The tithe is our humanity, who we are.

Sometimes we forget that our humanity is such a gift to others if we share it with them.

When we give someone our time without distractions.
When we perform an act of kindness without expecting anything in return.
When share an honest, but difficult feeling we have with someone because we trust him/her.
When we listen intently and compassionately to someone going through hell.

Consider this:

What if God only cared about how much we truly gave of ourselves?
What if we focused more on that and less on everything else?
How would that change things for us as people?

[1] The Lord Is Coming: Look Busy! Reflections on Malachi 3:1-4, John C. Holbert, December 02, 2012.

 

Light Overcoming

John 18:33-37, John 1

Thanksgiving is over. Black Friday and Cyber Monday have ceased. Giving Tuesday came to an end.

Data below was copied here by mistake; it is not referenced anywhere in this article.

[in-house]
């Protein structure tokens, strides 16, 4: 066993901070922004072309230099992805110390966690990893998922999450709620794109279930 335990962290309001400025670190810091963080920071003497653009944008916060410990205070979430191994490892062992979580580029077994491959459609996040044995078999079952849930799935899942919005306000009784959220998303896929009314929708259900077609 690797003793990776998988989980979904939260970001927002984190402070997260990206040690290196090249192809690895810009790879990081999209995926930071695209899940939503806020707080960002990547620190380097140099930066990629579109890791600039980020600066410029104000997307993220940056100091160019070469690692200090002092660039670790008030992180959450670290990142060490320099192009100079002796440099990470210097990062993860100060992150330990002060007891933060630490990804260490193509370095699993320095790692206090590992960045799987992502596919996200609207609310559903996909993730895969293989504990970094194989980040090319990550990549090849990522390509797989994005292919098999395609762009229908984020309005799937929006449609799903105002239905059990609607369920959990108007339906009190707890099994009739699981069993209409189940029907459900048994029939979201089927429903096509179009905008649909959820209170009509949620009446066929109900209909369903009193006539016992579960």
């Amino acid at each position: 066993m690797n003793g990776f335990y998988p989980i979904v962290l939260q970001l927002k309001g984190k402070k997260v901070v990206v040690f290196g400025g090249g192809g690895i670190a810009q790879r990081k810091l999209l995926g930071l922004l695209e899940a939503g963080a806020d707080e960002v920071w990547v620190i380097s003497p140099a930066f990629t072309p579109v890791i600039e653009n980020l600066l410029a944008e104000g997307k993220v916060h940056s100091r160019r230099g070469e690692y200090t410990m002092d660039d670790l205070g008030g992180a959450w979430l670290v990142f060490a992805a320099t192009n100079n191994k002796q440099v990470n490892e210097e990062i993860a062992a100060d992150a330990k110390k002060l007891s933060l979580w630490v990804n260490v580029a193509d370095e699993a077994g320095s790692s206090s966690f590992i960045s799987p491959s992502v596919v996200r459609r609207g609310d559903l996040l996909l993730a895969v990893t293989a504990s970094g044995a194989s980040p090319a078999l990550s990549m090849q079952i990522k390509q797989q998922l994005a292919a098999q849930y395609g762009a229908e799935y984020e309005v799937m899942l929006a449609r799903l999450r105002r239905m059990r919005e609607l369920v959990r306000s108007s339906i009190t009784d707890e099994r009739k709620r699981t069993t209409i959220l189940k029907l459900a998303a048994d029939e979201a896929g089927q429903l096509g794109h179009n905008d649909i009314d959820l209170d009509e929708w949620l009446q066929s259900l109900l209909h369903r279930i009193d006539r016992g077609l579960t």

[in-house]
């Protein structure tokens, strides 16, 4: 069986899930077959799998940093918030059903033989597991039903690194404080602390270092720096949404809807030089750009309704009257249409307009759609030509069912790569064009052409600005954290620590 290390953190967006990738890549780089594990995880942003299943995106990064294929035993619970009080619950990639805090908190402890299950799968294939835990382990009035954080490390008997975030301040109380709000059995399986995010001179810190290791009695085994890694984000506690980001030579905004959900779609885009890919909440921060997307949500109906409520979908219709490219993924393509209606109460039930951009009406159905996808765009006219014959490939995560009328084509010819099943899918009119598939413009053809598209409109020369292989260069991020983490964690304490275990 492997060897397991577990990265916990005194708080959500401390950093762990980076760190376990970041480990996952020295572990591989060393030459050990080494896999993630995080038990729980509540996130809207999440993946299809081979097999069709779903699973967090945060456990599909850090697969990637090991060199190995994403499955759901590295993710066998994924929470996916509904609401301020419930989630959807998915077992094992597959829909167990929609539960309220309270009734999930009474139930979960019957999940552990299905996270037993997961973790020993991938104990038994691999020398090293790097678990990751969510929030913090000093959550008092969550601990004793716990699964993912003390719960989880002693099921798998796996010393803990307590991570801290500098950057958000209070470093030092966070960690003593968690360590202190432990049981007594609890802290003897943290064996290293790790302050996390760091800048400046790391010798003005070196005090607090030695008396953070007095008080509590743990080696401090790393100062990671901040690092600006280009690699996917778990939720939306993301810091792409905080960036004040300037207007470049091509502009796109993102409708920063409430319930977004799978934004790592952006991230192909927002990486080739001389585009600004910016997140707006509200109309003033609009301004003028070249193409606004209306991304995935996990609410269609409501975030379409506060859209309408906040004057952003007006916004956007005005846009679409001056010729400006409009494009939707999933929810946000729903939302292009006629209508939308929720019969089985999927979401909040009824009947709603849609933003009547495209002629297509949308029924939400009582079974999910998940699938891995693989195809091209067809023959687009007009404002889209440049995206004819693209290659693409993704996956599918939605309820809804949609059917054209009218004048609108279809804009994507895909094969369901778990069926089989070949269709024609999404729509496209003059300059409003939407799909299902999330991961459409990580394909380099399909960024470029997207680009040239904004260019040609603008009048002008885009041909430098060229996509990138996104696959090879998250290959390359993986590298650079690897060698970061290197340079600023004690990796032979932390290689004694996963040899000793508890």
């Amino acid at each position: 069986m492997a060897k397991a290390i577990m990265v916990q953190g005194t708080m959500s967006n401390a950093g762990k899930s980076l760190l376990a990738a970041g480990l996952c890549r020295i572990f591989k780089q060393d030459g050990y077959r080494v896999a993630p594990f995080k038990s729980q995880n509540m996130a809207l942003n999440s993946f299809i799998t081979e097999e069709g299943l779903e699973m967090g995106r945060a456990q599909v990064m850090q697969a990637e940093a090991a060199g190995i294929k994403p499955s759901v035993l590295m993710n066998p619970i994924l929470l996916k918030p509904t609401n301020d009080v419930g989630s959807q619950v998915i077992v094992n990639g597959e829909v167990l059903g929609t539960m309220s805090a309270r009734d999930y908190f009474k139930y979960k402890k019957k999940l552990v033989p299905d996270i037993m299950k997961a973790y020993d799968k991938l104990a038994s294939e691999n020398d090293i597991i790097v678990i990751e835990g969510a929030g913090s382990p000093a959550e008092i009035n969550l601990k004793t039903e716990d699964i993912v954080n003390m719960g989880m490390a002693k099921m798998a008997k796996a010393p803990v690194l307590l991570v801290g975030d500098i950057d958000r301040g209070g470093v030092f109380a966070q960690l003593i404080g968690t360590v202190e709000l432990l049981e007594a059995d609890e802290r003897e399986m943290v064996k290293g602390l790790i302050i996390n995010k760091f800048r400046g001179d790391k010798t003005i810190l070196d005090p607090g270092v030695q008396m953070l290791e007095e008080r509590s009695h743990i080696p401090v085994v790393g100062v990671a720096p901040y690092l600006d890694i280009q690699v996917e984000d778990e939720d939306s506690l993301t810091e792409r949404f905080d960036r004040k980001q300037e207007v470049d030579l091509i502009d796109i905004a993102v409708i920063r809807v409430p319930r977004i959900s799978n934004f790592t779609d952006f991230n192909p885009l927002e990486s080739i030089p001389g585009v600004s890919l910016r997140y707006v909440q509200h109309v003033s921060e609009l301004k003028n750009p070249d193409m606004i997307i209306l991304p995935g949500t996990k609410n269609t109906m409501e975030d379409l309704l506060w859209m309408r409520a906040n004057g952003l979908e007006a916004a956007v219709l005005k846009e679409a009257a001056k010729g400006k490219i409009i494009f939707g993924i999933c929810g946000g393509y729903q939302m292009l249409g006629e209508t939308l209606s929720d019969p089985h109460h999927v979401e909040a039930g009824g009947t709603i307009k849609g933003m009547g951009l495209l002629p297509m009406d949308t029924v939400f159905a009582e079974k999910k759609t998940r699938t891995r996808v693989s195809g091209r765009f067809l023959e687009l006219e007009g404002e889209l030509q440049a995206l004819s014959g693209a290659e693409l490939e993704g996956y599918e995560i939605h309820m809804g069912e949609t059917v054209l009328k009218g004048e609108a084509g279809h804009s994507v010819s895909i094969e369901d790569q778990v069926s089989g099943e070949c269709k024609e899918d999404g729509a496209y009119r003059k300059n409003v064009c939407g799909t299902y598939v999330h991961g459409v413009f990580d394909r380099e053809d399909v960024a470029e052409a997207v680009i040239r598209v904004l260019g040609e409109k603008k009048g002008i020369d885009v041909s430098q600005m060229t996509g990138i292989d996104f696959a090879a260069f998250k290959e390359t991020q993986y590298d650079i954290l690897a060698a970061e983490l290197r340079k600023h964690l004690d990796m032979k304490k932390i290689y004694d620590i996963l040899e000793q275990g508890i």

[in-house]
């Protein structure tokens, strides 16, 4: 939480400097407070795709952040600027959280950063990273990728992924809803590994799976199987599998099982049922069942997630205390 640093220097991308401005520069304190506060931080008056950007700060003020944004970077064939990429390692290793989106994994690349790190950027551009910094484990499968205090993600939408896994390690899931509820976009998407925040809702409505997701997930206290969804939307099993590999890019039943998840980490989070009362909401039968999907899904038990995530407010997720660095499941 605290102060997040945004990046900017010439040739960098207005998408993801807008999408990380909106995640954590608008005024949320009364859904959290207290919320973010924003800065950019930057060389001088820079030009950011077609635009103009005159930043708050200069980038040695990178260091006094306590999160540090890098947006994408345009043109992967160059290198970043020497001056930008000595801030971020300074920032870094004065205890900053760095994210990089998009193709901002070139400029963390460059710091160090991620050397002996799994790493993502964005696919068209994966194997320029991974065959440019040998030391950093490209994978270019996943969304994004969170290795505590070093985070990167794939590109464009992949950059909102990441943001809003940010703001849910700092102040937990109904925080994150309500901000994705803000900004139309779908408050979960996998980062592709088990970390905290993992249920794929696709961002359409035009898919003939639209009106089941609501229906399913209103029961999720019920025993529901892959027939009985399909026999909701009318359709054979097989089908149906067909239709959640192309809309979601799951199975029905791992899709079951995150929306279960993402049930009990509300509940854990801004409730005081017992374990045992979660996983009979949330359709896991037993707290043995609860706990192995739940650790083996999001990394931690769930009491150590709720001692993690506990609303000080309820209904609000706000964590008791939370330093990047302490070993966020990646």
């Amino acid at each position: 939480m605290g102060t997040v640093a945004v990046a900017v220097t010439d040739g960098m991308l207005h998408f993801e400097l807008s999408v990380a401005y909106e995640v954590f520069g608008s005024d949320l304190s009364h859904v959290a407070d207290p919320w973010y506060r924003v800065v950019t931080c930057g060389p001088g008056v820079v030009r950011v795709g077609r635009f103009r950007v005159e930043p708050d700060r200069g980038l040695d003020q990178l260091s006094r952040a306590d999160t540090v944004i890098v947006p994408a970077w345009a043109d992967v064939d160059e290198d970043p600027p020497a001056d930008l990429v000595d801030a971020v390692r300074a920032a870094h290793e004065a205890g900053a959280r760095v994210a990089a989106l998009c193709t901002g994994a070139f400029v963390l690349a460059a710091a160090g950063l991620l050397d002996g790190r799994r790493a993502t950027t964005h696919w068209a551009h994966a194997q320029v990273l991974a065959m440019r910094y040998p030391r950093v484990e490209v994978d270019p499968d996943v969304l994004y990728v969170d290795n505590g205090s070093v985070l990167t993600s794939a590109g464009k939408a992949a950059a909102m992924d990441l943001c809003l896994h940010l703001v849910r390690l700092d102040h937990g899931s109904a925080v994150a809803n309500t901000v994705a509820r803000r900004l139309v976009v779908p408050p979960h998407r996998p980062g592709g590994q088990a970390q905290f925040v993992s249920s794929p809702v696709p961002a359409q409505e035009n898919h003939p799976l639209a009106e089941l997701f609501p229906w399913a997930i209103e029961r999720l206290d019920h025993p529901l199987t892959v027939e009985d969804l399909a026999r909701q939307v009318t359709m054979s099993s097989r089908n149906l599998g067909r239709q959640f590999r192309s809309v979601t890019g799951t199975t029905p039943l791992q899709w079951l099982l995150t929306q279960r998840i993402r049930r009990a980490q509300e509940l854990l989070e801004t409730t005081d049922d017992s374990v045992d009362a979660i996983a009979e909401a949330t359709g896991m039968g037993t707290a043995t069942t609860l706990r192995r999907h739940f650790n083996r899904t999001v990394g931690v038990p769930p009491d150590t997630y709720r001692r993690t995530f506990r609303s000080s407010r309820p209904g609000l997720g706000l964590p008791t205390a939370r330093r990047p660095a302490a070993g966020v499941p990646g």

Now what?

Advent.

Whaaaaat?

Yes, the season of Advent began on November 29th for Western Christians. I have to say Western Christians, because the season of Advent is indeed a Western creation, and it would not be a stretch to say that our observance of Advent in the U.S. is its own thing, too.

We actually shouldn’t assume that Christians around the world observe Advent at all. In fact, Eastern Christians [the first ones, mind you], don’t observe Advent at all. Instead, they observe what’s called the Nativity Fast. Depending on which Eastern culture we’re talking about, Christians abstain from eating any meats or animal-related products. In essence, the Nativity Fast puts one on a vegan diet. Some Eastern Christians fast for 40 days [an important number, of course, and the same number of days in the season of Lent]. They usually start the fast in mid November. A strict fast occurs on December 24th—no food is consumed, if physically possible for people.